Next I went up to Tilden Park and hiked around Lake Anza.  The traffic in the Bay Area was complete murder, so my plan was to go down behind Berkeley and take rural roads as much as possible until I joined up again with Hwy 80 to cross the Carquinez Bridge.  Traffic was good until I hooked back up to Hwy 80.  The traffic all the way to Sacramento was very heavy and it was not even close to rush hour yet!
Pleasant looking Lake Anza in Tilden Park in the hills above Berkeley, California.
As far as I am concerned, driving in the Bay Area is no longer a sane activity for the average person.  I am so thankful I no longer live in that mess!  I use to be able to drive anywhere in the Bay Area in less than an hour.  Now it's a parking lot everywhere, all the time. Life it too short to deal with constant stop and go traffic!

It took a while to get into Sacramento.  I took a cruise through old Sacramento and then through the town.  Sacramento is a nice town with an abundance of pleasant tree-lined streets.
Crossing the Tower Bridge headed into to Old Sacramento, California.

My next stop was a Walmart Supercenter in the Roseville area.  [Location]  After finding an area in the parking lot where a few truckers were parked, I entered the store and asked a manager if it was OK to park overnight. He told me that it was OK with him and Walmart, but that the city did not allow it.  I asked him if others park there overnight and he said yes.  Apparently, the city's policy was not enforced, unless the police are called out for a problem.   It seemed a little dicey to stay there but I was tired and there were truckers parked in the area with Humphrey. I decided the chances of the police bugging me were slim.  I setup for bed after having a quick dinner and slept just fine.

I recently learned, while working on my Blogger Campsite Review Map, that there is a nice Indian Casino near Roseville where I could have easily over-nighted.  It's called the Thunder Valley Casino.  It's near Roseville in Lincoln.  Oh well, next time!  I'm learning the boondocking ropes the hard way. In the future I will consult with and see if there is a nice casino parking lot to blacktop-boondock in.

In the morning, I went into Walmart, purchased some of my favorite flavored soda-water cans (LaCroix water) and some fruit.  There is a McDonald's in the store so I purchase an egg McSomething.  After tearing off the sticky cheese-like-substance and the bread, I put what remained on my last remaining gluten free bun.  It was quite delicious!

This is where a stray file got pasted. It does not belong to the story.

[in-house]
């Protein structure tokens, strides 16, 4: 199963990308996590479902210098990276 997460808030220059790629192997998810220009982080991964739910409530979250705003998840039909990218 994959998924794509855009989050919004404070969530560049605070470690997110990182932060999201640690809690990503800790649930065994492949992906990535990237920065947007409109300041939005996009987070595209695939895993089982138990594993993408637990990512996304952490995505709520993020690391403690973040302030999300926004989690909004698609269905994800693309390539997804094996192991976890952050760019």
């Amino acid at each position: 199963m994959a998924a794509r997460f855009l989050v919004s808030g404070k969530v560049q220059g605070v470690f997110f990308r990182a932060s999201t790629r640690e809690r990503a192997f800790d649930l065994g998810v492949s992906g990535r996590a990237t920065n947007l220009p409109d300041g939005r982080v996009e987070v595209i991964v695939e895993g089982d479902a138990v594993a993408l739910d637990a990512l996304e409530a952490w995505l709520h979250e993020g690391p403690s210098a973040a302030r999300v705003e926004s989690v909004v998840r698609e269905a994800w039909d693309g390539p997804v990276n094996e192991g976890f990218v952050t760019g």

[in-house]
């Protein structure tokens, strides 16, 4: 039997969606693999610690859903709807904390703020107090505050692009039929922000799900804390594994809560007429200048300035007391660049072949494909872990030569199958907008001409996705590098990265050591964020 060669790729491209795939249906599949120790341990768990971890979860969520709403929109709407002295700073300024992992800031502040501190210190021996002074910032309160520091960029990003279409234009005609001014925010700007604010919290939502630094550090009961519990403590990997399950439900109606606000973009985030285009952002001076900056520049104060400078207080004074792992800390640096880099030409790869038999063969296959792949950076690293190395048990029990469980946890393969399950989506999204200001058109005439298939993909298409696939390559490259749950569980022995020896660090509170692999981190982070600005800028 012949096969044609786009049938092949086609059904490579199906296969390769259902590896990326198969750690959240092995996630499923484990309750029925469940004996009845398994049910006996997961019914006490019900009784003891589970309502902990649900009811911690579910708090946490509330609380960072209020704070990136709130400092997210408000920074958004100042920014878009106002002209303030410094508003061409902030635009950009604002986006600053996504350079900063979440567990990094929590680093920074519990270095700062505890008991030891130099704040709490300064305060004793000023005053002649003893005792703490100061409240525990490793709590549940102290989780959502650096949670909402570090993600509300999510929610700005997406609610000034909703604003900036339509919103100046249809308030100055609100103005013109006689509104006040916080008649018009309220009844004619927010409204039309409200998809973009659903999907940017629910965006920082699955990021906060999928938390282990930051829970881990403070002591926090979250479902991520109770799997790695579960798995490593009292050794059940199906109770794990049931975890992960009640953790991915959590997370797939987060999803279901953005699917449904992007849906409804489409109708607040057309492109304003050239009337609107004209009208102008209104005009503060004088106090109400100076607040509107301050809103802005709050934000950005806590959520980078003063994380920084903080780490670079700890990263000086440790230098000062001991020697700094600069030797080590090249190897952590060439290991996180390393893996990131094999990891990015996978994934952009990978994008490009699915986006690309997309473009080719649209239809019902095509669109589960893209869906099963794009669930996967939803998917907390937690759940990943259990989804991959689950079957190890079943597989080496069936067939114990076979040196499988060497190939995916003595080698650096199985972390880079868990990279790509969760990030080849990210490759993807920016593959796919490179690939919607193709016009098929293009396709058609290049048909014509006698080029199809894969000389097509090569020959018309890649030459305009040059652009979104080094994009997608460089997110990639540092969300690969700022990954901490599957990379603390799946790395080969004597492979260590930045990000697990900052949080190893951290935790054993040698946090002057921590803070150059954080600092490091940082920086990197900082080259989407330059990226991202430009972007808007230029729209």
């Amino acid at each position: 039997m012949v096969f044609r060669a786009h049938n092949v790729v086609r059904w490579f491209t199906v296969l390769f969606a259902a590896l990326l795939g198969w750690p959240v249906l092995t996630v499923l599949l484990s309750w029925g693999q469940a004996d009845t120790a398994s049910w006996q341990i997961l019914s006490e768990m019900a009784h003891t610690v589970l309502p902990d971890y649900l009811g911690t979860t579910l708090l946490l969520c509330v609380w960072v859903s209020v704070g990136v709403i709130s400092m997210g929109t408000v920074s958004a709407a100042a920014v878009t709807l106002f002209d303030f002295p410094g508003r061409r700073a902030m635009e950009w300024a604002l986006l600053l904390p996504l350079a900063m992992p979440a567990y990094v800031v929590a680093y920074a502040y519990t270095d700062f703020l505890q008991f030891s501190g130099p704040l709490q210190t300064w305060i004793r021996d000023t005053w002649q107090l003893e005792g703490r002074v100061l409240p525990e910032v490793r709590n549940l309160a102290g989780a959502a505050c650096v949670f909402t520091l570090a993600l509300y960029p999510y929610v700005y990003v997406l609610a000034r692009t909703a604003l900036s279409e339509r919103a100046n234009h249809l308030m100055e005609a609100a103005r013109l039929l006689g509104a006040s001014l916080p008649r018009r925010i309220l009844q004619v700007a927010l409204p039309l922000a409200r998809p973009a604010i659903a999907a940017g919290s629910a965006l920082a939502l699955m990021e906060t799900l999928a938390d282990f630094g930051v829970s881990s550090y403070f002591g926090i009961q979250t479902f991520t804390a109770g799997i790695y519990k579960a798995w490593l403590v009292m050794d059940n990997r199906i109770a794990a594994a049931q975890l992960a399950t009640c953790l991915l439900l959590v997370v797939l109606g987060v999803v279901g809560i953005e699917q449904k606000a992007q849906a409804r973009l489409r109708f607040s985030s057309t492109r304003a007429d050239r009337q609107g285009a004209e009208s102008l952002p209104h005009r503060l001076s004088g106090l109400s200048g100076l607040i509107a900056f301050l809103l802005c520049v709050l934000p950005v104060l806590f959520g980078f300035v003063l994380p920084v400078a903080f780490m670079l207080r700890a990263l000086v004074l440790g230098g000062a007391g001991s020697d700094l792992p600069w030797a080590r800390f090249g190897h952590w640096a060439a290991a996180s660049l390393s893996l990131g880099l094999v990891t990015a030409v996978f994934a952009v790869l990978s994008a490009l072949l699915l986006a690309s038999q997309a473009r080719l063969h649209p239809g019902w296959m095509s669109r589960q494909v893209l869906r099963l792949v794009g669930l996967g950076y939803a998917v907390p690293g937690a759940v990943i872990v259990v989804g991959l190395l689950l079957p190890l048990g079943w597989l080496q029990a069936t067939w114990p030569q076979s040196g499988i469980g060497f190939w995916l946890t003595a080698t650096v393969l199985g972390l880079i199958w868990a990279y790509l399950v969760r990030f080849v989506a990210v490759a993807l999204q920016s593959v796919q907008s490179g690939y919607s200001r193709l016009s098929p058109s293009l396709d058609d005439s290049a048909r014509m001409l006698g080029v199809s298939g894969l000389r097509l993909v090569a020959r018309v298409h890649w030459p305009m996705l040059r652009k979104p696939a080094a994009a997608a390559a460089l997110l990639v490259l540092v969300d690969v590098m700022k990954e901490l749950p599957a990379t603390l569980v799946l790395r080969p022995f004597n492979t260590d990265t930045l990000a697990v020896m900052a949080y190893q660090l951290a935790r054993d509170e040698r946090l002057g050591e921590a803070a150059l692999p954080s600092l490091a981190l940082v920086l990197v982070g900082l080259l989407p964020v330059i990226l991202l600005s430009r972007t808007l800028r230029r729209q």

Next, I headed across town to La Riviera Drive, near my college alma mater,  Sacramento State University, where I spent years and years happily attending undergraduate and graduate school.  I did a lot of bicycle riding back then. My plan was to ride the American River Trail down to Old Sacramento, downtown. 

After unpacking my bike and gear, I headed towards Sac State.  It's changed a lot with many new buildings.  The computer science and engineering building was just the same.  I locked up my bike and toured the building where I had spent a tremendous amount of my time and treasure.  I even saw a couple of my old professors.  It struck me that there were a lot more female students in the building than in my day. That is probably a good thing for multiple reasons.
View of Computer Science and Engineering Building from the bike path. Sacramento State University, California.

After my tour of the building, I toured the rest of the campus.  It was very different, yet pretty much the same.  I nearly smushed a squirrel that had dashed across the sidewalk in front of my wheel.  That hadn't changed.  Suicide squirrels were a regular part of life on campus.

I crossed the pedestrian bridge over the Sacramento River and headed south on the bike trail towards downtown.  Along the way I noticed a lot of relatively young homeless guys, with their shopping carts and all their stuff, just hanging out at many of the cement picnic benches found along the trail.

My guess is that they are Afghanistan and Iraq War vets, who haven't been able to adapt back to a normal work-a-day life. When I lived in the area in the early 90's, there were always homeless down by the river, but not in such high numbers as today.
Bike and pedestrian bridge across the American River, Sacramento.

The ride follows the river. It's pretty flat, fast and fun.  I arrived at Discovery Park, where the American River flows into the Sacramento River.  There were a lot of families enjoying the beach where the water from the two rivers merged.  A short stretch took me back to Old Sacramento where I enjoyed a natural frozen fruit slushy drink.  Strawberry, banana and orange slushy juice tasted great together on a hot summer day.
Merger point of the American and Sacramento Rivers, Discovery Park, Sacramento, California.

I called my college friend, who I was going to stay with overnight.  He was going to give me the keys to his house so I could go there and take a shower after my ride.  His wife is also a college friend.  (Karen and I were their match-makers!)  She was home with a bad migraine headache.  I was not to disturb her when I got to their house. So, I met him downtown at his office, got the key and then rode on city streets back to Sac State and Humphrey.